How does a baby’s skin color evolve and what determines the final skin color? And how do we handle peoples’ views of our children’s looks?
Let’s discuss these important questions here.
This post started as a question from a worried mom about why her baby’s skin color is getting darker and what to do about it.
Worrying about the skin color of your child can seem wrong in the 21st century, but it is a very real issue for parents in some cultures. Passing judgment will not help. Talking about it might. :-)
I’ve answered the mom here and a lot of people have commented. Feel free to join in!
Let’s empower each other to focus on the inner and outer beauty of our children no matter the color of their skin!
My baby is 4 months old. At birth, she had a fair color but within 2 months my baby’s complexion is getting darker. When does baby skin color stop chaning? Why has my baby’s skin color changed so much and is there anything I can do to make her fair again?
(Giridih, Jharkhand, India)
How Babys Skin Color Develops and Changes
What a beautiful baby girl you have! Congratulations!
Regarding her skin color, it is completely normal that your baby’s complexion is becoming darker with age. Most babies are relatively fair when newborn, but depending on race and genes, the baby’s skin then changes during the first year to its real color. So there is no need to worry at all!
I would guess since you are from India, that you are affected by the idea that fair is in some way better than dark. The best you can do is try to ignore these old traditions as your baby’s skin color says absolutely nothing about the qualities of your daughter. Our children need us to love them just the way they are; not wishing for them to be something else.
Also, there isn’t much you can do about it. I know there are old recommendations to massage babies with milk powder, for example, to make the skin fair, but that doesn’t help at all; these recommendations are all pure myths.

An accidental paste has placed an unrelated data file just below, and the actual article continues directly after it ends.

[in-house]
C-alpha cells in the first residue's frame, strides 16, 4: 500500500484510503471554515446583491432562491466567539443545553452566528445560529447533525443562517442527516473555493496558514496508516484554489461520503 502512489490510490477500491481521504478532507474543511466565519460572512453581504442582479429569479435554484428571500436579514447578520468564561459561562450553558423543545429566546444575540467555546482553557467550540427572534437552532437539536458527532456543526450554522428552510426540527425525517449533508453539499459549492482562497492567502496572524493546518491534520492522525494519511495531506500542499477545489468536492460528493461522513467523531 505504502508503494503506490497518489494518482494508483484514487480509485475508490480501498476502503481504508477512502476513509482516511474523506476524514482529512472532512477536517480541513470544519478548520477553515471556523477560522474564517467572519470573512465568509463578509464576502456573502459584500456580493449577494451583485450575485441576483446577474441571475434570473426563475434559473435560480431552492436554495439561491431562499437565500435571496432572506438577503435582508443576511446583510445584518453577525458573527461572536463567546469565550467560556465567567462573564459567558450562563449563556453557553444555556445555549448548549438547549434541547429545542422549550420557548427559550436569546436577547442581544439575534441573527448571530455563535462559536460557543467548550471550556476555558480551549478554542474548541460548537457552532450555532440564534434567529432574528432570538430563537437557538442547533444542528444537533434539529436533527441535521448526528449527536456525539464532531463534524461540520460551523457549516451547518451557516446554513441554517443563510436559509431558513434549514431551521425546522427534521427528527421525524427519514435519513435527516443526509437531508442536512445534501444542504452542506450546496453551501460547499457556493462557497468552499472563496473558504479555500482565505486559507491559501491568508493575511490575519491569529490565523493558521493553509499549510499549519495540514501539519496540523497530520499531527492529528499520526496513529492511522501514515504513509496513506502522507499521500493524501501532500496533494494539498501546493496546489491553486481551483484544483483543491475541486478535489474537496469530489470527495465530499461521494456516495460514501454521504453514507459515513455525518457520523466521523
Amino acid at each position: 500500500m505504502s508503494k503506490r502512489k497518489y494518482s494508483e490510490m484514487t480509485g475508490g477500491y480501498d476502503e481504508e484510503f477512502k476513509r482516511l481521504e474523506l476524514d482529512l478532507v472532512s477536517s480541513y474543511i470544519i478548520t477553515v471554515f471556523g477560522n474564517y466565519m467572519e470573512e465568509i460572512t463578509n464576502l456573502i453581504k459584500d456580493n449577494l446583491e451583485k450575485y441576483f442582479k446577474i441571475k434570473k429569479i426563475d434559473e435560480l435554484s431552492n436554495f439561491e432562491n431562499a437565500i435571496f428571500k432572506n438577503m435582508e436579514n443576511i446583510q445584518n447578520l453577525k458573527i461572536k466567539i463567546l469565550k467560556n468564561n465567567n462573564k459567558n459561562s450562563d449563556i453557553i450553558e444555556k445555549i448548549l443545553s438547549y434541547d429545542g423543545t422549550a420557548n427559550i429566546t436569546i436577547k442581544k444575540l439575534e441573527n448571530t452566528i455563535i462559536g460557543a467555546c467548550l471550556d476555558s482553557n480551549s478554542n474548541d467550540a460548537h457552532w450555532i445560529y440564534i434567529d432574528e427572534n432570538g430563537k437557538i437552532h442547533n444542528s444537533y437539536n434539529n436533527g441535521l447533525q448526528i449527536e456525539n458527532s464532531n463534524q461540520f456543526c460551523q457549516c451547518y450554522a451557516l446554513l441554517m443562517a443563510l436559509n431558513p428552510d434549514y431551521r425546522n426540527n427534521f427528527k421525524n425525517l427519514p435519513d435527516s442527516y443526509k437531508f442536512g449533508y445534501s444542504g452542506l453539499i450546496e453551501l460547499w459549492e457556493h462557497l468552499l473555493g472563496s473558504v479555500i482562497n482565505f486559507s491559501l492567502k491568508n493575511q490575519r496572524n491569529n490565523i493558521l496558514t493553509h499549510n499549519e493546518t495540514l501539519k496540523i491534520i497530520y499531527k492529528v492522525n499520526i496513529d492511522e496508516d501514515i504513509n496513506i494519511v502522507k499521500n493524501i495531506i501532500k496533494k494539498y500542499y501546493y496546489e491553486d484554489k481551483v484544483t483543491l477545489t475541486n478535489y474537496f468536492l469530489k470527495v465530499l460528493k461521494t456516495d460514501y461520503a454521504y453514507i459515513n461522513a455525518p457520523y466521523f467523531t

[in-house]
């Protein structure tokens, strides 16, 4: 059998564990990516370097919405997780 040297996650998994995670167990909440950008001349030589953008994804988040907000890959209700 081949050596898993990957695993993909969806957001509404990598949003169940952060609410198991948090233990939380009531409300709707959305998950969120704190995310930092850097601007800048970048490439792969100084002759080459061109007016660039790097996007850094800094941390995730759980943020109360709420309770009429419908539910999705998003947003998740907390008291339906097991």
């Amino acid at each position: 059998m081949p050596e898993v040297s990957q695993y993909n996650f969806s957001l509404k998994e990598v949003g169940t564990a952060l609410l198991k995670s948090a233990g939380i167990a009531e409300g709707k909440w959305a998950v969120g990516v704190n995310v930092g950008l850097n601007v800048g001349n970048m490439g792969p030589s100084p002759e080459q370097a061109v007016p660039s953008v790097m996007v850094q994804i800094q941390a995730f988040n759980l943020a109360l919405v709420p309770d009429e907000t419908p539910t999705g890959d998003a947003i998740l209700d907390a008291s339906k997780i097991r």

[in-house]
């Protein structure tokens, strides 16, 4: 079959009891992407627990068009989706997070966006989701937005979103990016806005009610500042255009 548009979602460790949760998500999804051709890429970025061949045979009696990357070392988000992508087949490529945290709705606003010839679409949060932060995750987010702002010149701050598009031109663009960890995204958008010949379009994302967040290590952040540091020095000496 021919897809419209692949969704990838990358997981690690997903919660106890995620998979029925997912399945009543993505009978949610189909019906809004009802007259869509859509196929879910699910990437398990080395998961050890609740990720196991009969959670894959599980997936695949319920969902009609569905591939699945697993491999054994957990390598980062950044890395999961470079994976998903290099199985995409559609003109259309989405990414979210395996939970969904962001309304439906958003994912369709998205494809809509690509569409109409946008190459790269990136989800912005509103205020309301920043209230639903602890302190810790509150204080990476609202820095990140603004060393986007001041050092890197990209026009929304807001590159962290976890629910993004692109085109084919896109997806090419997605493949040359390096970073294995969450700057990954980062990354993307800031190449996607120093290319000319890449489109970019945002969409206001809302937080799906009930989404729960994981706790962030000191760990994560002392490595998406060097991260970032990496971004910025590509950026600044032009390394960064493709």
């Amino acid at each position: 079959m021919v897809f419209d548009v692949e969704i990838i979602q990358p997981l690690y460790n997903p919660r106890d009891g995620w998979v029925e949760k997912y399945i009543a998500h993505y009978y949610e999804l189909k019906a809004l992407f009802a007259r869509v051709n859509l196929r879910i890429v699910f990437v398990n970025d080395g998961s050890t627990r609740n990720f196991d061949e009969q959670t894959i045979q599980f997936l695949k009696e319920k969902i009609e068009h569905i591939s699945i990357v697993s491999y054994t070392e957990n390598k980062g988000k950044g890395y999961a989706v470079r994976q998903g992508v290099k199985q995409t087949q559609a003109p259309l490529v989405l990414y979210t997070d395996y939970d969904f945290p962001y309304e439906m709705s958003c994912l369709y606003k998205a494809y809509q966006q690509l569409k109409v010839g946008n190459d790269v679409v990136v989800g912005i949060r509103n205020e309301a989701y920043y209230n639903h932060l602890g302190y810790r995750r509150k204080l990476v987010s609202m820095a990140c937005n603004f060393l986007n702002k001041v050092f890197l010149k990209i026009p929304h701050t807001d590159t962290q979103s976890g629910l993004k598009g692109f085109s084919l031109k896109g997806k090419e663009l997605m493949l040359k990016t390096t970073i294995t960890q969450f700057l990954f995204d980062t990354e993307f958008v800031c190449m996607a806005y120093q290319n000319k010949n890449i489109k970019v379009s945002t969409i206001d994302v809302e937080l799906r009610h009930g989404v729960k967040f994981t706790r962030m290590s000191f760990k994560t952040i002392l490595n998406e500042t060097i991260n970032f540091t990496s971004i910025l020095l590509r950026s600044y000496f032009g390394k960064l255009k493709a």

Keeping your daughter out of the direct sunlight is good of course, not the least for protecting her from being burnt.
The way a baby’s skin color develops over time is as follows:
Newborn Baby Skin Color
At birth, most babies, regardless of race, are to some extent purple-reddish.
After a day or two, the purple becomes pinker, due to blood vessels being visible through the newborn baby’s very thin skin.
Babies of color usually have darker skin than Caucasian babies, but still a few shades lighter than their “true” color, which will show later on.
At this time, some babies get a yellowish skin color due to physiological jaundice; common in newborn babies.
The newborn baby’s feet might be purple for a while, due to blood circulation not yet mature.
African American babies, as well as Native American, Asian, Hispanic, and African descent babies often have at least one bluish birth mark called a Mongolian spot. (The medical name for it is dermal melanocytosis.) The spots are completely harmless and disappear at some point during the child’s first four years.
When Does Baby Skin Color Stop Changing?
Over the coming six months or more, the baby’s true skin color will develop, which is entirely controlled by genes, and not something we can control at all.
Recent research on baby skin color (referenced below) indicates that the color can continue to develop until the baby is over 1 year old.
What Determines a Baby’s Skin Color?
Research published in 2017 concluded that more genes than previously thought seem to be involved in determining the skin color of a person. It is complex and probably a reason why some parents get surprised by their baby’s skin color. It is not as simple as saying that the baby’s skin color will be some average of the parents’ color or that one color dominates over the other, as in eye color.
This is one of the charming parts of having children! They are their own unique person, for us as parents to love and support just the way they are!
A seen in the picture above, even twins can have different skin colors! It is very uncommon, but it does happen. It is, of course, more common that siblings have different pigmentation even if they have the same biological parents.
There are several substances that determine a person’s skin color, but melanin is the most important one. However, the final skin color of a child is determined by a complex set of genes, and something, honestly to just accept with curiosity.
What NOT to do
Since your baby’s skin color is determined by genes, there really is no way to change it. If you hear recommendations on using e.g. fairness creams, talcum powder, or different types of homemade creams, you can be sure that i) they won’t work, and ii) they may hurt your baby’s skin and lead to e.g. rashes.
What to Do
As I said at the beginning of this post, the best you can do is to embrace your baby’s appearance just the way she is, and stand on her side to fight the skin color prejudice that still, sadly, exists all over the world.
To empower yourself to fight old values regarding skin color, I recommend the book Living Color: The Biological and Social Meaning of Skin Color. It does not specifically deal with skin color values in India but on a broader level.
Also watch this video that explains how a baby’s skin color changes from newborn complexion to its final skin color in a clear way, as well as what effect different efforts to change the skin color, will have.
Update: This question has received a lot of comments, join in below! :-)